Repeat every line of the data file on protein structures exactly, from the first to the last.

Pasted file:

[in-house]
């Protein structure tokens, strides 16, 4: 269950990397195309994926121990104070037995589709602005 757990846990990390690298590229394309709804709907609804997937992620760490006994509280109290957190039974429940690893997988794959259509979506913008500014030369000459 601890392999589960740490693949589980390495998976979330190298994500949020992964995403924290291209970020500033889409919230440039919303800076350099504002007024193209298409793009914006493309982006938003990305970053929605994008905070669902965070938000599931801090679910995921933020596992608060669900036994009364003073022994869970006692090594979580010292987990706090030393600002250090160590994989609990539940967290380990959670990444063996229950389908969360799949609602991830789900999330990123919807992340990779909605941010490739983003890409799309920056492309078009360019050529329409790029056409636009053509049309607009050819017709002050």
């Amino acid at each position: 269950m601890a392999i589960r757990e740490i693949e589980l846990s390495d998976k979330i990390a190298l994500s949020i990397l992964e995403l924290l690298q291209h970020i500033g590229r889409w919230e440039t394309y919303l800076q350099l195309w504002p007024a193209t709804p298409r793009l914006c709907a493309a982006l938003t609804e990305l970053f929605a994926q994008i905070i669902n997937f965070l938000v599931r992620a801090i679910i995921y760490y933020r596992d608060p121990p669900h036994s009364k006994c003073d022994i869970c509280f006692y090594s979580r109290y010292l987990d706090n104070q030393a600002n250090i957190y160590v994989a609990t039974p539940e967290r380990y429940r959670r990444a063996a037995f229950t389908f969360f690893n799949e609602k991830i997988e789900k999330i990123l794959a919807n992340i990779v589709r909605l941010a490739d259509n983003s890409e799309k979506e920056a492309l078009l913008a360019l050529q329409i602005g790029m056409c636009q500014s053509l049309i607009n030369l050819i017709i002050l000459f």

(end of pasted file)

[in-house]
């Protein structure tokens, strides 16, 4: 269950990397195309994926121990104070037995589709602005 757990846990990390690298590229394309709804709907609804997937992620760490006994509280109290957190039974429940690893997988794959259509979506913008500014030369000459 601890392999589960740490693949589980390495998976979330190298994500949020992964995403924290291209970020500033889409919230440039919303800076350099504002007024193209298409793009914006493309982006938003990305970053929605994008905070669902965070938000599931801090679910995921933020596992608060669900036994009364003073022994869970006692090594979580010292987990706090030393600002250090160590994989609990539940967290380990959670990444063996229950389908969360799949609602991830789900999330990123919807992340990779909605941010490739983003890409799309920056492309078009360019050529329409790029056409636009053509049309607009050819017709002050």
């Amino acid at each position: 269950m601890a392999i589960r757990e740490i693949e589980l846990s390495d998976k979330i990390a190298l994500s949020i990397l992964e995403l924290l690298q291209h970020i500033g590229r889409w919230e440039t394309y919303l800076q350099l195309w504002p007024a193209t709804p298409r793009l914006c709907a493309a982006l938003t609804e990305l970053f929605a994926q994008i905070i669902n997937f965070l938000v599931r992620a801090i679910i995921y760490y933020r596992d608060p121990p669900h036994s009364k006994c003073d022994i869970c509280f006692y090594s979580r109290y010292l987990d706090n104070q030393a600002n250090i957190y160590v994989a609990t039974p539940e967290r380990y429940r959670r990444a063996a037995f229950t389908f969360f690893n799949e609602k991830i997988e789900k999330i990123l794959a919807n992340i990779v589709r909605l941010a490739d259509n983003s890409e799309k979506e920056a492309l078009l913008a360019l050529q329409i602005g790029m056409c636009q500014s053509l049309i607009n030369l050819i017709i002050l000459f």